The authors express their sincere thanks to leading physiologist Prof. Marek Zatoń for his support and guidance. The authors have no conflict of interests to declare either financial, consultancy-based, or institutional. The experiment complies with the current laws of the country in which they were performed. Research was co-funded by the ‘Young Scientists Research’ grant (#65/20/M/2017) from the University School of Physical Education in Wroclaw, Poland. The authors also wish to express their gratitude to Michael Antkowiak for his translation of the manuscript and language assistance.


Journal of Sports Science and Medicine Stefan Szczepan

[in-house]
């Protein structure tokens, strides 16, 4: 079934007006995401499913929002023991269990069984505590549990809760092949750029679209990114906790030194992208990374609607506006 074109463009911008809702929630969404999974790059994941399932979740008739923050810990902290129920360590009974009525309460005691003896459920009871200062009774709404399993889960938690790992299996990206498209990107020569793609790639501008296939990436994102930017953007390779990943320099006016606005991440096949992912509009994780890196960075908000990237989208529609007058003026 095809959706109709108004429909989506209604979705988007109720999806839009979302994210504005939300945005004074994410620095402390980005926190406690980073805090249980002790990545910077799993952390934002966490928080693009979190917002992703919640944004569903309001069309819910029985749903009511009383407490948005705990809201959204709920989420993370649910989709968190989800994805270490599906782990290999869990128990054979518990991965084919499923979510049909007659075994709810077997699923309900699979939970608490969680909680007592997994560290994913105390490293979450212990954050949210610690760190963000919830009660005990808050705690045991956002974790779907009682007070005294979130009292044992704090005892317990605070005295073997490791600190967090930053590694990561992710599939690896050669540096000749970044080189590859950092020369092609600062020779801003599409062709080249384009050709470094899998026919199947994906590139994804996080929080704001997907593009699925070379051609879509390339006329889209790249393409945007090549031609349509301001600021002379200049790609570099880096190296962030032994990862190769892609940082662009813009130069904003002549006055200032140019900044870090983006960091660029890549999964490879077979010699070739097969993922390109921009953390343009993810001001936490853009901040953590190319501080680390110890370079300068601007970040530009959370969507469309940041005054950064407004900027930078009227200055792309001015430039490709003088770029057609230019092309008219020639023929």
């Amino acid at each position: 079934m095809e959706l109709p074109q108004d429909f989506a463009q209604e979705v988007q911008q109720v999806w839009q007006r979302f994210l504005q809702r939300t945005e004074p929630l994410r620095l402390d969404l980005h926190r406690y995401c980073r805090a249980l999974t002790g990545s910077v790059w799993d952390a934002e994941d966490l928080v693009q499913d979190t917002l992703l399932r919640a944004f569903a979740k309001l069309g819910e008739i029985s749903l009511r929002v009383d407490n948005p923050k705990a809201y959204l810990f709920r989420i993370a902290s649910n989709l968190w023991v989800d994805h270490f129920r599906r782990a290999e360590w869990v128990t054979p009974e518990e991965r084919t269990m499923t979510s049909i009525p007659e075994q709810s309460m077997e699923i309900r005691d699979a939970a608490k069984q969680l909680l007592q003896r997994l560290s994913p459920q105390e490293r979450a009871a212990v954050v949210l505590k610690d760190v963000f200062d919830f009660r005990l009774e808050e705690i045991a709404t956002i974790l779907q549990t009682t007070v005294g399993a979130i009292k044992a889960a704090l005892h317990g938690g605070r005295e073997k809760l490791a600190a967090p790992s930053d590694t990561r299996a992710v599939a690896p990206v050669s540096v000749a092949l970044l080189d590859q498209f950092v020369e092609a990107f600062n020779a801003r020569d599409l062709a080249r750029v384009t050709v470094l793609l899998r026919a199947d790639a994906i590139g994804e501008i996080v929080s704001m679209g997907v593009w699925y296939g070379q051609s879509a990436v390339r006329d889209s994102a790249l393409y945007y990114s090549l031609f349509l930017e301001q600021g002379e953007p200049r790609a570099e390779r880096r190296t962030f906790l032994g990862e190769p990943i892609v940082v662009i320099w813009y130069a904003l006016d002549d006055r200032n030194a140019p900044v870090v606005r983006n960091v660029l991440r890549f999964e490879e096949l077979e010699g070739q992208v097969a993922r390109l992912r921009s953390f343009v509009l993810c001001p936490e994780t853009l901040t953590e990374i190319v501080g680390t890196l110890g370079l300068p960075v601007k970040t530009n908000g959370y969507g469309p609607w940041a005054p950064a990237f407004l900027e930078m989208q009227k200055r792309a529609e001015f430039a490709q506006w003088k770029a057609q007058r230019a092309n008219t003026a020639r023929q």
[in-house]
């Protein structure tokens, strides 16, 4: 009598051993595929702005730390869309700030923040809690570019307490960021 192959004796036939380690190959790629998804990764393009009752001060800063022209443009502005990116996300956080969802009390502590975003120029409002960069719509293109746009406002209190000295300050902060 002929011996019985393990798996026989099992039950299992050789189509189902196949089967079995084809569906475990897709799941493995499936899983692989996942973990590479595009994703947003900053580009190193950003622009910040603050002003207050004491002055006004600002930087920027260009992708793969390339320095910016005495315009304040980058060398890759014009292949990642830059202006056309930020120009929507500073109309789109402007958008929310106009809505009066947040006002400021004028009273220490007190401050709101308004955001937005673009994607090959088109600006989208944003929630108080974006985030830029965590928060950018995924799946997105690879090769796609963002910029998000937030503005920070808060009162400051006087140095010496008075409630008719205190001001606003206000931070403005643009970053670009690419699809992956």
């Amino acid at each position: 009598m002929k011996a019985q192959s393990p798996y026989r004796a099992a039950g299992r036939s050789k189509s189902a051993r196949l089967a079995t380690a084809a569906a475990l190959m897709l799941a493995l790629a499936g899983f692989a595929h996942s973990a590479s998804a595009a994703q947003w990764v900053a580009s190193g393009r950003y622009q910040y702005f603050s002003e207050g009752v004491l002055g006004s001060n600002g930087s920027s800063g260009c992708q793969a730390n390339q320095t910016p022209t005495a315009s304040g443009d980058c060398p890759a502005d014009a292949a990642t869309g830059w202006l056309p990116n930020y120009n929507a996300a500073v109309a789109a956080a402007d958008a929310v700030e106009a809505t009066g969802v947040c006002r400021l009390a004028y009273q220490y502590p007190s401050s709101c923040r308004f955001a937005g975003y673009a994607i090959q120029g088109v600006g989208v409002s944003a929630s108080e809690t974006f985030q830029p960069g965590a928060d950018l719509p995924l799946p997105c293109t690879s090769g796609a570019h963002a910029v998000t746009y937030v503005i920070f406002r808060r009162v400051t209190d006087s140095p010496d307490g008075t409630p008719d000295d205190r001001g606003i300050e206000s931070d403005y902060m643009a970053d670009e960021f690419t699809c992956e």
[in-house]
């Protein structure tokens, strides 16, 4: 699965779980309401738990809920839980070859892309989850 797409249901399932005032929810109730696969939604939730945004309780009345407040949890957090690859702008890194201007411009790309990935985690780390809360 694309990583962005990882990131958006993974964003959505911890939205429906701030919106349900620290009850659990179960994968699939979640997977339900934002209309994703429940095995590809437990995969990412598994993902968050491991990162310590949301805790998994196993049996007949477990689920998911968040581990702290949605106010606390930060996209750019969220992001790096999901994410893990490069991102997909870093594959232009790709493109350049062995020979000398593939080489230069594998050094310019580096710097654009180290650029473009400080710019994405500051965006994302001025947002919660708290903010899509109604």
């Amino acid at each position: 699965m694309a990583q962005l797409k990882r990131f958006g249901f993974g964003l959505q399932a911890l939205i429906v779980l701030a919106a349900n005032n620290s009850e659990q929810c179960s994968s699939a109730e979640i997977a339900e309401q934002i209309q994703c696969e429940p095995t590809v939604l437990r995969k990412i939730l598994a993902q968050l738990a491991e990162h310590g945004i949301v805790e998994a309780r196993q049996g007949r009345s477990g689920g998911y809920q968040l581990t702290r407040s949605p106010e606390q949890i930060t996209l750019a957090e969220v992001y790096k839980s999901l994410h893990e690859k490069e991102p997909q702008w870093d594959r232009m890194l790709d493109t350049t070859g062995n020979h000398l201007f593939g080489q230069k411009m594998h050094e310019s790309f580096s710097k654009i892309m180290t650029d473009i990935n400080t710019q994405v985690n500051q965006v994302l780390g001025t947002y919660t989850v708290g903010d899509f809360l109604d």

Employment: Department of Swimming, University School of Physical Education in Wroclaw, Poland
Degree: PhD
Research interests: Motor control and learning, motor skill acquisition processes, swimming performance, swimming science

Journal of Sports Science and Medicine Kamil Michalik
Employment: University School of Physical Education in Wroclaw, Poland, Department of Physiology and Biochemistry
Degree: PhD
Research interests: Exercise physiology, performance testing, added respiratory dead space, interval training

Journal of Sports Science and Medicine Jacek Borkowski
Employment: University School of Physical Education in Wroclaw, Poland, Department of Physiology and Biochemistry
Degree: PhD
Research interests: Exercise biochemistry, immunochemistry

Journal of Sports Science and Medicine Krystyna Zatoń
Employment: Department of Swimming, University School of Physical Education in Wroclaw, Poland
Degree: Full Professor
Research interests: Movement science and swimming science, swimming teaching and learning, didactic communication